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Geoff Daniels

Worry is giving way to anxiety or unease; and allowing one’s mind to wonder and focus on uncertainty, difficulty and trouble. Worry seems to get the better of us in many situations. Is there any hope for people who worry? One might ask. The words of an old song goes, “Worry, worry, worry. Why always me? I found out that I’m the worrying kind. I go worrying right along. Life is fine, but with a worrying mind, So many things can go wrong.” Note: “with a worrying mind, so many things can go wrong.” Thats why there has to be a way out of worry.

Statistics reveal that people who worry spend much of their time doing so. Worry will either draw us closer to God or drive us further from Him. Worry causes its victims not to have hope, neither to believe that the situation can change or improve. Worry is an exercise in futility.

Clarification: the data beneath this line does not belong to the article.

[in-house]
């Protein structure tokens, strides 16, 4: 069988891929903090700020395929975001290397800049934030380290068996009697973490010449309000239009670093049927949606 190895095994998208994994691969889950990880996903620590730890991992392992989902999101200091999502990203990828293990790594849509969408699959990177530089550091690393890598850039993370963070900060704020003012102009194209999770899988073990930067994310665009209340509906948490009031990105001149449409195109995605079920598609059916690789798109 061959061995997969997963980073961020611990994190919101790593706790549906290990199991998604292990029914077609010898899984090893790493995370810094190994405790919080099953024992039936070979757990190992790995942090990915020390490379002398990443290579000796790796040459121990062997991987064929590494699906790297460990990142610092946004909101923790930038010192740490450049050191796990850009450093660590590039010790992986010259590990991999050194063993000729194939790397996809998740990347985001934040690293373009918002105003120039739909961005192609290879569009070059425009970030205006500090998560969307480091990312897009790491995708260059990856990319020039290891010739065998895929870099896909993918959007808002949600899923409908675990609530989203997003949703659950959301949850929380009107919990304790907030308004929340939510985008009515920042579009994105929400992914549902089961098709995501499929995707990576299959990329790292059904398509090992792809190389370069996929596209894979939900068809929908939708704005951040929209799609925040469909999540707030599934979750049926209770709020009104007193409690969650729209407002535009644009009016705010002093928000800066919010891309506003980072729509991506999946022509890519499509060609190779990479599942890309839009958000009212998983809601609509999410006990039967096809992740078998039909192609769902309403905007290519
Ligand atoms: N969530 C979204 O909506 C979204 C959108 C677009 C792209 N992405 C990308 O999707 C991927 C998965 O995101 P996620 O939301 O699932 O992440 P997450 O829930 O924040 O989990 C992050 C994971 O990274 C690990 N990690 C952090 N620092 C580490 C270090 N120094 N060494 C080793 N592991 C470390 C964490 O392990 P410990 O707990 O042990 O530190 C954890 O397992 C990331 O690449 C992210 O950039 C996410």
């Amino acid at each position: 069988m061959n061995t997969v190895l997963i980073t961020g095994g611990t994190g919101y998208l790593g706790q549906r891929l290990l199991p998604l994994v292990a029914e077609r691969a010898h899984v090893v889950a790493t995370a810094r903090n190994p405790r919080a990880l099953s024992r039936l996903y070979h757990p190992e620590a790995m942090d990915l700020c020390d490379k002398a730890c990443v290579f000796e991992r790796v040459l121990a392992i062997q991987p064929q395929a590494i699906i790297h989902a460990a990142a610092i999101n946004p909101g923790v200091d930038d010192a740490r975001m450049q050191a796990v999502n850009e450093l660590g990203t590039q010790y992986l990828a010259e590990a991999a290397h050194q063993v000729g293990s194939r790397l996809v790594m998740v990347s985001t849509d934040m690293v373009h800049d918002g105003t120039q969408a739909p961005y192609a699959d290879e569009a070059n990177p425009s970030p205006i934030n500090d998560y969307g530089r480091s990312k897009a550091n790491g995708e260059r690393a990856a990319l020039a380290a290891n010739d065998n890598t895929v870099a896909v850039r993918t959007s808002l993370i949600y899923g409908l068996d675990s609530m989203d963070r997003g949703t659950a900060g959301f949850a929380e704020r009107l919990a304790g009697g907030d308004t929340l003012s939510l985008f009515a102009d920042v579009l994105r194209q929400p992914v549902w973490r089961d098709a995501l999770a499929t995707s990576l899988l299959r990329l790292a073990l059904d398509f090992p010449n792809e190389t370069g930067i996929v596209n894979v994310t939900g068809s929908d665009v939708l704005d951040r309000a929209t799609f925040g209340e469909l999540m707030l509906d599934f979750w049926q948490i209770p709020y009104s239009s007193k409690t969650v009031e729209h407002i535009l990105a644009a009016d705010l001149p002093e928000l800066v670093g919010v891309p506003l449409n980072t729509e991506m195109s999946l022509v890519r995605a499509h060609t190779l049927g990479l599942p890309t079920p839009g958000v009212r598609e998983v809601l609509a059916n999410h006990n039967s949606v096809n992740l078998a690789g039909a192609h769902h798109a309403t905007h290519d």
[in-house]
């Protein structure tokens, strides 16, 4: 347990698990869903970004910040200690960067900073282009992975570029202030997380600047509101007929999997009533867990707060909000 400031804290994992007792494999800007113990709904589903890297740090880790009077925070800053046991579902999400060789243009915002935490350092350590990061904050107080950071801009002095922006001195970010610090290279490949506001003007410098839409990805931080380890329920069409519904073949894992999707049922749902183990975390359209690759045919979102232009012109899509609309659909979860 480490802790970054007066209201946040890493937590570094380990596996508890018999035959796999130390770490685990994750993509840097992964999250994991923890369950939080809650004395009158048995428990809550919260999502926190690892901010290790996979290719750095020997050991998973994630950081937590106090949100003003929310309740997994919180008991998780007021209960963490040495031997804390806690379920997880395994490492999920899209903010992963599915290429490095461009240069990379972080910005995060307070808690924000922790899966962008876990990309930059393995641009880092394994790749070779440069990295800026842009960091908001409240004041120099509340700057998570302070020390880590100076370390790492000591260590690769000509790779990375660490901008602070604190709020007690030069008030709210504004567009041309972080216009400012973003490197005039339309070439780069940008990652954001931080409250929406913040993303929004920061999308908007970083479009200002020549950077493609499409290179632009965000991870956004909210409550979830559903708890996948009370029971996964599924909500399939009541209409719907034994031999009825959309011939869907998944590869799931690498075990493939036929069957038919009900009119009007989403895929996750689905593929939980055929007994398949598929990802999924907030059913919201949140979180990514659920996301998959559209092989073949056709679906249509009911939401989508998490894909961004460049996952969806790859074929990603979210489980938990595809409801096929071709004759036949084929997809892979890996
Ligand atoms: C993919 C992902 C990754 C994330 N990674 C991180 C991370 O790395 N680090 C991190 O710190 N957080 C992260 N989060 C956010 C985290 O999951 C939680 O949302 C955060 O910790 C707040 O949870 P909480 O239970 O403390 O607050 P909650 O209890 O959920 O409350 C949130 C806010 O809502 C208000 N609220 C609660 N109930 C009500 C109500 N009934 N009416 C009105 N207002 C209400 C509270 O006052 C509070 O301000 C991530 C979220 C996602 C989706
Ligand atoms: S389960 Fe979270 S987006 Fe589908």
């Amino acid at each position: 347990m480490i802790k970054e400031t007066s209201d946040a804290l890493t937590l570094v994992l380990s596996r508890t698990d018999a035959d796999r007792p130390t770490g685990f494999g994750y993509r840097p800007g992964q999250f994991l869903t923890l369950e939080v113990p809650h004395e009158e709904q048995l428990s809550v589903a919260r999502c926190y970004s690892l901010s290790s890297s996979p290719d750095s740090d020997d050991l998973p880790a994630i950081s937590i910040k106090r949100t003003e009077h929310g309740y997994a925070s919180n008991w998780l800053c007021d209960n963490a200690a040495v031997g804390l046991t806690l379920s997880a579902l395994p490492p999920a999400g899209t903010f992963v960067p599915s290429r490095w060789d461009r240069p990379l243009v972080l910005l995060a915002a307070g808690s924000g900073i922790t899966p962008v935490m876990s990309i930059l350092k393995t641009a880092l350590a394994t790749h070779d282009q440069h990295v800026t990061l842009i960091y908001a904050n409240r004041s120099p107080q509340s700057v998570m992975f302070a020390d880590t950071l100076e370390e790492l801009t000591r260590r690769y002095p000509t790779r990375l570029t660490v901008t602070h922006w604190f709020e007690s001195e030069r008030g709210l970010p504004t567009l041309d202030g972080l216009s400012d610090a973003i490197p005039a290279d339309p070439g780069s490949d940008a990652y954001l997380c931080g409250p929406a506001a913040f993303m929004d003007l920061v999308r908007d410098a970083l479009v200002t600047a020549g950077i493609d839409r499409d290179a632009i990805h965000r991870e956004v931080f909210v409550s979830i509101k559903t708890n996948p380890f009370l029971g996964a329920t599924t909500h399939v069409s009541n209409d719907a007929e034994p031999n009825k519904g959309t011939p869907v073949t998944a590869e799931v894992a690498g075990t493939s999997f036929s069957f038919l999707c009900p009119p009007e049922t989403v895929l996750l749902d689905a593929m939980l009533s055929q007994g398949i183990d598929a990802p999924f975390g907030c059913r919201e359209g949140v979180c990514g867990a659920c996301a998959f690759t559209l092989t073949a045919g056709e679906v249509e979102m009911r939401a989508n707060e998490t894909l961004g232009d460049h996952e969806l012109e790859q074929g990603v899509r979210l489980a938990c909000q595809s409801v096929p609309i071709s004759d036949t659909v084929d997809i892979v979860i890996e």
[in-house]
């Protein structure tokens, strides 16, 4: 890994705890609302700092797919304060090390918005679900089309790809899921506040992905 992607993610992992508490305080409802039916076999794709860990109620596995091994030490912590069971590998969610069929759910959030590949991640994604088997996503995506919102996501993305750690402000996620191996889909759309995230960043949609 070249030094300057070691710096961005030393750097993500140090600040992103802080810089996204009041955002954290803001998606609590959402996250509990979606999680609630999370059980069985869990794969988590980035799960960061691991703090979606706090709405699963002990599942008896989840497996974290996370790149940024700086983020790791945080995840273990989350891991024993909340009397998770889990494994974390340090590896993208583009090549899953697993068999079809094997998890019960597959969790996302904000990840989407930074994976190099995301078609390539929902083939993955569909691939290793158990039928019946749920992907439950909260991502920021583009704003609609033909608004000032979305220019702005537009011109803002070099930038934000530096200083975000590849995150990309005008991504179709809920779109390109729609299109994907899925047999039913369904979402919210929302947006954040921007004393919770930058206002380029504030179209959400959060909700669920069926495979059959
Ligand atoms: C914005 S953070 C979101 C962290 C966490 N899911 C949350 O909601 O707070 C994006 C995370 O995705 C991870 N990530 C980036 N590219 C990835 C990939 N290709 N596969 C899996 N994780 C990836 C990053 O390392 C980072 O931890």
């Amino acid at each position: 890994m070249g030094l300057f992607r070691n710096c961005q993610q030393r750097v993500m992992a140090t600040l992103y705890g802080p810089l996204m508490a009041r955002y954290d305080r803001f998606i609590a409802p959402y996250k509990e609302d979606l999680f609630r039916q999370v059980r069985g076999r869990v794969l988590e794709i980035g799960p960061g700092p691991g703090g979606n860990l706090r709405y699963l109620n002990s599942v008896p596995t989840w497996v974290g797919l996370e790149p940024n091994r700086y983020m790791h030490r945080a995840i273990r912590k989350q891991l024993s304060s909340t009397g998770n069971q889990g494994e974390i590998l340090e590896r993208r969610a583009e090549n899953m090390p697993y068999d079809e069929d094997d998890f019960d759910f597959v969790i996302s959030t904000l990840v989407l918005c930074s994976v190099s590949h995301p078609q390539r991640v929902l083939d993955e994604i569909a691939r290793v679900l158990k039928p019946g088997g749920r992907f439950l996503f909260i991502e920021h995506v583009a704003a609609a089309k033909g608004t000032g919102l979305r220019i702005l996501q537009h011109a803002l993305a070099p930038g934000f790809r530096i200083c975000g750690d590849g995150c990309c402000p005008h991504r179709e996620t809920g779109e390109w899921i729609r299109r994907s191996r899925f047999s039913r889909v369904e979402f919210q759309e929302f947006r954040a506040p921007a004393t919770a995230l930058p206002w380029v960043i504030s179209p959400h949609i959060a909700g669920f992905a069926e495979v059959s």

In his daily devotional, “Today Can Be Different,” Dr. Harold J. Sala wrote, “Have you ever considered that worry is a senseless and futile past-time that only drains your life of energy and siphons off your productivity?” He further stated, “If there is a sovereign God who directs in the affairs of His children, then we had better put our faith into practice, which means we can say, “All right, God, you take over the night shift because I’m going to sleep.” (Published by Regal Books, Ventura, CA 93006). Dr. Sala is right. Worry is a lack of trust and confidence in God.

We live in a very complex secularistic and humanistic world where people are overwhelmed with the cares and pressures of daily living, and some find it extremely difficult to cope. Such pressures, among other things, contribute to worry and despondency. Seeking relief from self or others is not a solution to the problem. The Bible states, “He that trusts in his own heart is a fool” (Proverbs 28:26), and also, “Vain is the help of man” (Psalm 60:11). So then, where to go for help?